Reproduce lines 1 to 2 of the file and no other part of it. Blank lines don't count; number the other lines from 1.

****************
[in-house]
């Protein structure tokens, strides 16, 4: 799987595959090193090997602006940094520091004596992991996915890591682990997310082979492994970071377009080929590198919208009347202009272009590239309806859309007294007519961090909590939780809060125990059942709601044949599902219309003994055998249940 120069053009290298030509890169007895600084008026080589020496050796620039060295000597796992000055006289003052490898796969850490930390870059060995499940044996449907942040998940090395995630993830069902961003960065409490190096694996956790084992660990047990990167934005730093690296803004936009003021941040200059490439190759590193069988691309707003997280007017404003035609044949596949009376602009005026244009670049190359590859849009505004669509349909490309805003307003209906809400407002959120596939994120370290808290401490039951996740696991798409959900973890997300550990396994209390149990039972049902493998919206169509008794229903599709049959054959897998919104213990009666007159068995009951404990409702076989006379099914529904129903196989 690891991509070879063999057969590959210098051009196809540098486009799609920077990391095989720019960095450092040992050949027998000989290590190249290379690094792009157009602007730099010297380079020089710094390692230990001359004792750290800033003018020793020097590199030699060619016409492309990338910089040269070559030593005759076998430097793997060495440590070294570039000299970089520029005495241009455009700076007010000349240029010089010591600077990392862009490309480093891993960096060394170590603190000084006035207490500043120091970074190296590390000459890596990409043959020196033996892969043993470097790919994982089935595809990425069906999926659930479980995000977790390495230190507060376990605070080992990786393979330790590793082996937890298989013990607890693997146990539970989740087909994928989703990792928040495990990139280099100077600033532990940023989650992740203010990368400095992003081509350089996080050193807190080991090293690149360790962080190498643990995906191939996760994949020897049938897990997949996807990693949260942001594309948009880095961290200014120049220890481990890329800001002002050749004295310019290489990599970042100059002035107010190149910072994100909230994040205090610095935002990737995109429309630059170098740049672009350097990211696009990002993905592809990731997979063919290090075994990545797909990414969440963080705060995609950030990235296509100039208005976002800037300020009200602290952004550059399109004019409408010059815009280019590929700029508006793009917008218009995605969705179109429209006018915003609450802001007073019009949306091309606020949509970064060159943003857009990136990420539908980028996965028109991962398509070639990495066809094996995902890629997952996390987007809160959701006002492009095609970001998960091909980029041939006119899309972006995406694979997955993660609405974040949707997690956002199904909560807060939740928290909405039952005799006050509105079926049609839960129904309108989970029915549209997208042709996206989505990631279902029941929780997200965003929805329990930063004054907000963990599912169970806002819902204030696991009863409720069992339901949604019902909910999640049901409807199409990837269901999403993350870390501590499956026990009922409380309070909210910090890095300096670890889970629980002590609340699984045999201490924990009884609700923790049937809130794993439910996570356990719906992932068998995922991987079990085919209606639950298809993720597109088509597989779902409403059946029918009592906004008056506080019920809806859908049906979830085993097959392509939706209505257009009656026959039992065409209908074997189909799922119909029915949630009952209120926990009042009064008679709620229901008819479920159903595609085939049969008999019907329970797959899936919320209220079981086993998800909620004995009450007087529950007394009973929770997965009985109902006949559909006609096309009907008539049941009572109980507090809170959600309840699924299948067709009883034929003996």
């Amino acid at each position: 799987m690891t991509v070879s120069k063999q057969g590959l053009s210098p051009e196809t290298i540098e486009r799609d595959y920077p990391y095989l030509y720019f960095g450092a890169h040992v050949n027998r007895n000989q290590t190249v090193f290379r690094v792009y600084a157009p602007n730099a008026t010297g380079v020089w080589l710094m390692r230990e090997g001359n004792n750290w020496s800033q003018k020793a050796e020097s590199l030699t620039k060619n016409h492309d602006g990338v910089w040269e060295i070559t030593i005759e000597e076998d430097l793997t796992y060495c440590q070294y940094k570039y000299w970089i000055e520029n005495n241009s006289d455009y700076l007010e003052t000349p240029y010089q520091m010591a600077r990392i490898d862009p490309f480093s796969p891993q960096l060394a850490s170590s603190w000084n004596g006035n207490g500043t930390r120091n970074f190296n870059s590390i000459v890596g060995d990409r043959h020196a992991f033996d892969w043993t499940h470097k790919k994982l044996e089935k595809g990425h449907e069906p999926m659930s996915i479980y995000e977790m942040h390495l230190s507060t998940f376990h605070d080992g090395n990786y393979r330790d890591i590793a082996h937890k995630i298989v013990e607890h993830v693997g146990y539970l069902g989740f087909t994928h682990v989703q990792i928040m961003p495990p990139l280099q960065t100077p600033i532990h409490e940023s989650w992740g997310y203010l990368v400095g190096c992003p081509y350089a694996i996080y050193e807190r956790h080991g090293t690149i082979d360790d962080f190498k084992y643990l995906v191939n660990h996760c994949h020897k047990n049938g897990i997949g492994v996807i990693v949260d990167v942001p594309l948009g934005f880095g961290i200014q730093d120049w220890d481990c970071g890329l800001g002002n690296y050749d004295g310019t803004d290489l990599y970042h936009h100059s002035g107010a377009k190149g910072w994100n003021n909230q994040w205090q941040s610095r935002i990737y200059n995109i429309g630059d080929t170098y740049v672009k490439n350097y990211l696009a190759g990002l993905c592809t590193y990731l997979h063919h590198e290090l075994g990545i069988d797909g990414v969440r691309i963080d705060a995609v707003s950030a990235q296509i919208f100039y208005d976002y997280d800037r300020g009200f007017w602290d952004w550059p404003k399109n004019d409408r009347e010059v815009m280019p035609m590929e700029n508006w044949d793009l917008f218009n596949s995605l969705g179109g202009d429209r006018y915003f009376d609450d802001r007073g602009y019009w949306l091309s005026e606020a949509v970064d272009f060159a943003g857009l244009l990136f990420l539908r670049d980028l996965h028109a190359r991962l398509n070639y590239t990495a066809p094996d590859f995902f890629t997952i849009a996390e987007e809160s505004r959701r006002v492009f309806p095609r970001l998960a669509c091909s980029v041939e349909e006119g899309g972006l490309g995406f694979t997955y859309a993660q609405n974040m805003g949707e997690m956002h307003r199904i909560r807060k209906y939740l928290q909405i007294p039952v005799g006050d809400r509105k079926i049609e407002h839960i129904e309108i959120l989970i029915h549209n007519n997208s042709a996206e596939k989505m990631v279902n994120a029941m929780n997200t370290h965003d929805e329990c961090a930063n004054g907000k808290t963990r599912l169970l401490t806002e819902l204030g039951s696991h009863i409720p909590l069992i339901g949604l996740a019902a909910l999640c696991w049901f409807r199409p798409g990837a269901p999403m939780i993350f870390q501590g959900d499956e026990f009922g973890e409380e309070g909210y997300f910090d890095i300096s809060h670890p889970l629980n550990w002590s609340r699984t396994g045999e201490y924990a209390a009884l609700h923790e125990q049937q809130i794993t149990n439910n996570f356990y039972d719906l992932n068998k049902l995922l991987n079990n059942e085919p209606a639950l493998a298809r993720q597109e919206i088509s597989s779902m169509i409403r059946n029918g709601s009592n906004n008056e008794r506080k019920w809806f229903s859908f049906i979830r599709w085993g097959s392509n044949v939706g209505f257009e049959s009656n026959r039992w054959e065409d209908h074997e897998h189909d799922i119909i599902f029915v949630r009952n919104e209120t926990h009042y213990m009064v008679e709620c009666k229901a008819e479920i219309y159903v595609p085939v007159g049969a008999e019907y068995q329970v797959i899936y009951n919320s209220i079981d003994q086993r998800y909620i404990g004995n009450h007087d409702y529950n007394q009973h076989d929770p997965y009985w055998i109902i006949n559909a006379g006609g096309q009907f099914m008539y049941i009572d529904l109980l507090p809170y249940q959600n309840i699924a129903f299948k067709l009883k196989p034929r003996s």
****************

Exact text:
[in-house]
């Protein structure tokens, strides 16, 4: 799987595959090193090997602006940094520091004596992991996915890591682990997310082979492994970071377009080929590198919208009347202009272009590239309806859309007294007519961090909590939780809060125990059942709601044949599902219309003994055998249940 120069053009290298030509890169007895600084008026080589020496050796620039060295000597796992000055006289003052490898796969850490930390870059060995499940044996449907942040998940090395995630993830069902961003960065409490190096694996956790084992660990047990990167934005730093690296803004936009003021941040200059490439190759590193069988691309707003997280007017404003035609044949596949009376602009005026244009670049190359590859849009505004669509349909490309805003307003209906809400407002959120596939994120370290808290401490039951996740696991798409959900973890997300550990396994209390149990039972049902493998919206169509008794229903599709049959054959897998919104213990009666007159068995009951404990409702076989006379099914529904129903196989 690891991509070879063999057969590959210098051009196809540098486009799609920077990391095989720019960095450092040992050949027998000989290590190249290379690094792009157009602007730099010297380079020089710094390692230990001359004792750290800033003018020793020097590199030699060619016409492309990338910089040269070559030593005759076998430097793997060495440590070294570039000299970089520029005495241009455009700076007010000349240029010089010591600077990392862009490309480093891993960096060394170590603190000084006035207490500043120091970074190296590390000459890596990409043959020196033996892969043993470097790919994982089935595809990425069906999926659930479980995000977790390495230190507060376990605070080992990786393979330790590793082996937890298989013990607890693997146990539970989740087909994928989703990792928040495990990139280099100077600033532990940023989650992740203010990368400095992003081509350089996080050193807190080991090293690149360790962080190498643990995906191939996760994949020897049938897990997949996807990693949260942001594309948009880095961290200014120049220890481990890329800001002002050749004295310019290489990599970042100059002035107010190149910072994100909230994040205090610095935002990737995109429309630059170098740049672009350097990211696009990002993905592809990731997979063919290090075994990545797909990414969440963080705060995609950030990235296509100039208005976002800037300020009200602290952004550059399109004019409408010059815009280019590929700029508006793009917008218009995605969705179109429209006018915003609450802001007073019009949306091309606020949509970064060159943003857009990136990420539908980028996965028109991962398509070639990495066809094996995902890629997952996390987007809160959701006002492009095609970001998960091909980029041939006119899309972006995406694979997955993660609405974040949707997690956002199904909560807060939740928290909405039952005799006050509105079926049609839960129904309108989970029915549209997208042709996206989505990631279902029941929780997200965003929805329990930063004054907000963990599912169970806002819902204030696991009863409720069992339901949604019902909910999640049901409807199409990837269901999403993350870390501590499956026990009922409380309070909210910090890095300096670890889970629980002590609340699984045999201490924990009884609700923790049937809130794993439910996570356990719906992932068998995922991987079990085919209606639950298809993720597109088509597989779902409403059946029918009592906004008056506080019920809806859908049906979830085993097959392509939706209505257009009656026959039992065409209908074997189909799922119909029915949630009952209120926990009042009064008679709620229901008819479920159903595609085939049969008999019907329970797959899936919320209220079981086993998800909620004995009450007087529950007394009973929770997965009985109902006949559909006609096309009907008539049941009572109980507090809170959600309840699924299948067709009883034929003996």